The following presents some tips that boards can adopt during the budget preparation process to help better their position for dealing with the uncertainties of the coming fiscal year(s).
Bad debt has historically been an area of overly optimistic budgeting. Since the Great Recession, collections have seen some stabilization, but in general, did not climb back up to pre-recession levels. The pandemic and current world travel situation is likely to exacerbate this situation for most resorts. Fortunately for many, the pandemic came at a time where the majority of collections had already taken place for the year. However, looking forward to 2021 and beyond, there is likely to be a rise in delinquencies as resorts prepare to assess for the upcoming year. Management and boards should take a hard, pragmatic look at the expected bad debt for the coming year as this will be key to formulating the rest of the resort’s budget. Basing bad debt expense on historical data is a good start, but the budget preparation should take into account that historical data will not be as relevant in the upcoming year(s). Resorts should consider adding a realistic additional amount for bad debts for the coming year(s) as owners cope with their own family budgets and the impacts the pandemic has had on their disposable income. Until the economy and the travel and leisure industries recover, more owners are likely to shift their finances to essential expenses which could, in turn, have a direct negative impact on maintenance fee collections.
“The new normal”: a phrase that has come to the forefront during the pandemic but is still yet undefined. What was done before the pandemic may not be acceptable post-pandemic. Surveys conducted in recent months by leading research firms have revealed that leisure travelers want measures taken to increase their health and safety at the resorts they travel to. And number one on that list is intense room cleanings. Also high on the list are other protective initiatives, such as hand sanitizing stations, personal protective equipment for resort staff, and air purifiers, to name a few. Adding these safety measures, as well as the additional time to clean rooms and turn them around for the next guest, will most certainly increase a resort’s housekeeping budget. Further, permanent structures installed to promote social distancing at the front desk, restaurants, gyms and other public gathering places within the resort will increase the maintenance budget for both the installation and upkeep. One potential option is to use accumulated replacement reserve funds rather than operating funds to pay for the improvements, when those improvements are to the common property and in compliance with regulations.
The key is to start planning for those changes now. Research what vendors can supply your resort and negotiate with each of them for the best possible price. Any savings that can be made in this area will help the overall budget and help stabilize the effects of cost-cutting measures in other departments.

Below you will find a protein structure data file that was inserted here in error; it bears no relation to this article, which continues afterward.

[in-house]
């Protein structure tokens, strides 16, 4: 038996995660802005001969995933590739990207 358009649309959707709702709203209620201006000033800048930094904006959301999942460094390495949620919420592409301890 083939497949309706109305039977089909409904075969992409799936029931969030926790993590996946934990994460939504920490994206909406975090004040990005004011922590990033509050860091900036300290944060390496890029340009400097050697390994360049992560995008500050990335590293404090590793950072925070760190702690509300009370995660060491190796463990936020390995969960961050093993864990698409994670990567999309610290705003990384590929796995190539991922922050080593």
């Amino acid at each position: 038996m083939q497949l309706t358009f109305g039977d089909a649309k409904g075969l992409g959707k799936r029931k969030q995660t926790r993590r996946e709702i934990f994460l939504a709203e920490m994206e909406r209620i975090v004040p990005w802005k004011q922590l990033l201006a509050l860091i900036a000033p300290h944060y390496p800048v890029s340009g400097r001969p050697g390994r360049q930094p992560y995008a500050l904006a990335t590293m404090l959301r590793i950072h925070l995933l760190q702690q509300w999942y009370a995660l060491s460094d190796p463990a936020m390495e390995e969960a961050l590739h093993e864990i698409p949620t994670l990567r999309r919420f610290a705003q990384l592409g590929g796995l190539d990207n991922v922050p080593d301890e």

For resorts in the budgeting process, there are other considerations about potential cost savings and measures to take that could provide additional relief as bad debt, maintenance and housekeeping costs are likely to rise. Additional ideas for research and consideration are:
The bottom line is that cost discipline is not optional, and the budget should accurately reflect the efforts made. The key is to find cost savings measures and initiatives that do not jeopardize the resort’s long-term sustainability. It is extremely critical to provide high guest satisfaction for a resort’s long-term financial viability.
The goal of any board is to provide its owners with a financially healthy resort while also keeping maintenance fees as low as possible to fund operating expenses and future capital replacements and repairs properly. To meet that goal, one option that a resort can consider is to increase the rental and other non-membership types of income to help defray the costs of operating the resort. The higher the amount of other income, the less the amount of maintenance fees is required from owners. Given the uncertainty the pandemic will play in the coming year(s), management and boards should be conservative in the amount of rental and other income they include in their budgets.
In reality, the budgeting process for the foreseeable future will be fluid and may require on-going change as more facts about what the “new normal” means and looks like is determined. Although management and the board are tasked with proposing a budget to determine assessments, it could be prudent to have plans for modifications as further facts and circumstances are made known. The vast majority of vacation ownership resorts have to deal with the fact that the upcoming budget process will be anything but normal. If management and boards are proactive in planning for what steps are necessary to take on these challenges, the budgeting process will involve less uncertainty and a favorable outcome for both the resort and its owners is more likely.
Republished with permission from Resort Trades, copyright September 2020.